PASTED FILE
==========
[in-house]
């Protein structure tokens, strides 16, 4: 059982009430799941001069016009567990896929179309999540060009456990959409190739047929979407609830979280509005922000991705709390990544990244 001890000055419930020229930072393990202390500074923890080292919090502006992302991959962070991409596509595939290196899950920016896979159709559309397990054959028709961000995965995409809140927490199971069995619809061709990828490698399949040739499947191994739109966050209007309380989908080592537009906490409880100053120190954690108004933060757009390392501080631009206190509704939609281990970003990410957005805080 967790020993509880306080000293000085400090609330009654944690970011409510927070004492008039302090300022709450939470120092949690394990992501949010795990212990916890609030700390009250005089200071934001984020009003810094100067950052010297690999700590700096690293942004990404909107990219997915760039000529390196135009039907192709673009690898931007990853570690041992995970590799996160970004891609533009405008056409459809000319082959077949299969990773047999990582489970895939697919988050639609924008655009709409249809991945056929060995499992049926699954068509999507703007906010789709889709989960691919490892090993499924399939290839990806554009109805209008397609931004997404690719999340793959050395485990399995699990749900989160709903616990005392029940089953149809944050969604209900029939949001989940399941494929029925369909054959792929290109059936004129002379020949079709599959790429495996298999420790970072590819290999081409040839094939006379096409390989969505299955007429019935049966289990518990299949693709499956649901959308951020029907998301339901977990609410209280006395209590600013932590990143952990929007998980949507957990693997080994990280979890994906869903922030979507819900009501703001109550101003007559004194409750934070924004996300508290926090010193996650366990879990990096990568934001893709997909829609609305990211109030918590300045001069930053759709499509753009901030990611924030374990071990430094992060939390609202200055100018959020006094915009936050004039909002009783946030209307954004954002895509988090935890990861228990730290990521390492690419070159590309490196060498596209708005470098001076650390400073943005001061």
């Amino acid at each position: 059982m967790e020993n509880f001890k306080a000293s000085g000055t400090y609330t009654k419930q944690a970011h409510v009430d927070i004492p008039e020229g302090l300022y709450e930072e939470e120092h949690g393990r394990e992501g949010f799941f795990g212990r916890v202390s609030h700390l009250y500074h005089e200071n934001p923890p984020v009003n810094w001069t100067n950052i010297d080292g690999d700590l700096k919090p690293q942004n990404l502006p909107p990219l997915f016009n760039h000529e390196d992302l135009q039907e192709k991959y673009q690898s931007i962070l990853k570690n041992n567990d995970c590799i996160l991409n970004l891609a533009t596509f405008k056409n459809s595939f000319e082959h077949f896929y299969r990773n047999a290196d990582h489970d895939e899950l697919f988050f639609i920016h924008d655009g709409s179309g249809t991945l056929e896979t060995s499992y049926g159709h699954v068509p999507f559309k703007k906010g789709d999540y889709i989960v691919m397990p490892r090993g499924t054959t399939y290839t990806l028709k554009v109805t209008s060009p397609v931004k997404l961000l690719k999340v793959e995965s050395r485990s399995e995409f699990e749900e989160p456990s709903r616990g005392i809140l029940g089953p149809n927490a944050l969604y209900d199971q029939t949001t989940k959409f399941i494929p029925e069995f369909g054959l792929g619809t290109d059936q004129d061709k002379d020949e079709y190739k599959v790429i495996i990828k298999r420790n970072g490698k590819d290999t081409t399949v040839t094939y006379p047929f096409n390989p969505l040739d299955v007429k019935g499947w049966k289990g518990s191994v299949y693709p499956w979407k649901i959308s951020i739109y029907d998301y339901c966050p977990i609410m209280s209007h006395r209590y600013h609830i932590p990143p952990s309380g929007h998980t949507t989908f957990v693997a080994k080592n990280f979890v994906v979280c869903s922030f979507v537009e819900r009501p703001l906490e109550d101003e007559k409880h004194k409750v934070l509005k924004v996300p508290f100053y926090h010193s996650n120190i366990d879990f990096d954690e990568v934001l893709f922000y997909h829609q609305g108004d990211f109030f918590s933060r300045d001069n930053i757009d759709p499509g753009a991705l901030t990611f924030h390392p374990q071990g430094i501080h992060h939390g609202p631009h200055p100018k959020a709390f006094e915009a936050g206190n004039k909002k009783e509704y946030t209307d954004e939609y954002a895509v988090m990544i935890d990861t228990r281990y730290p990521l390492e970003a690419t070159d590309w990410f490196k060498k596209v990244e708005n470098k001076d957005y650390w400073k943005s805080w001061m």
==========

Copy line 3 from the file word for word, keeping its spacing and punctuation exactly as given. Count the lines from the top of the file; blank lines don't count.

């Amino acid at each position: 059982m967790e020993n509880f001890k306080a000293s000085g000055t400090y609330t009654k419930q944690a970011h409510v009430d927070i004492p008039e020229g302090l300022y709450e930072e939470e120092h949690g393990r394990e992501g949010f799941f795990g212990r916890v202390s609030h700390l009250y500074h005089e200071n934001p923890p984020v009003n810094w001069t100067n950052i010297d080292g690999d700590l700096k919090p690293q942004n990404l502006p909107p990219l997915f016009n760039h000529e390196d992302l135009q039907e192709k991959y673009q690898s931007i962070l990853k570690n041992n567990d995970c590799i996160l991409n970004l891609a533009t596509f405008k056409n459809s595939f000319e082959h077949f896929y299969r990773n047999a290196d990582h489970d895939e899950l697919f988050f639609i920016h924008d655009g709409s179309g249809t991945l056929e896979t060995s499992y049926g159709h699954v068509p999507f559309k703007k906010g789709d999540y889709i989960v691919m397990p490892r090993g499924t054959t399939y290839t990806l028709k554009v109805t209008s060009p397609v931004k997404l961000l690719k999340v793959e995965s050395r485990s399995e995409f699990e749900e989160p456990s709903r616990g005392i809140l029940g089953p149809n927490a944050l969604y209900d199971q029939t949001t989940k959409f399941i494929p029925e069995f369909g054959l792929g619809t290109d059936q004129d061709k002379d020949e079709y190739k599959v790429i495996i990828k298999r420790n970072g490698k590819d290999t081409t399949v040839t094939y006379p047929f096409n390989p969505l040739d299955v007429k019935g499947w049966k289990g518990s191994v299949y693709p499956w979407k649901i959308s951020i739109y029907d998301y339901c966050p977990i609410m209280s209007h006395r209590y600013h609830i932590p990143p952990s309380g929007h998980t949507t989908f957990v693997a080994k080592n990280f979890v994906v979280c869903s922030f979507v537009e819900r009501p703001l906490e109550d101003e007559k409880h004194k409750v934070l509005k924004v996300p508290f100053y926090h010193s996650n120190i366990d879990f990096d954690e990568v934001l893709f922000y997909h829609q609305g108004d990211f109030f918590s933060r300045d001069n930053i757009d759709p499509g753009a991705l901030t990611f924030h390392p374990q071990g430094i501080h992060h939390g609202p631009h200055p100018k959020a709390f006094e915009a936050g206190n004039k909002k009783e509704y946030t209307d954004e939609y954002a895509v988090m990544i935890d990861t228990r281990y730290p990521l390492e970003a690419t070159d590309w990410f490196k060498k596209v990244e708005n470098k001076d957005y650390w400073k943005s805080w001061m």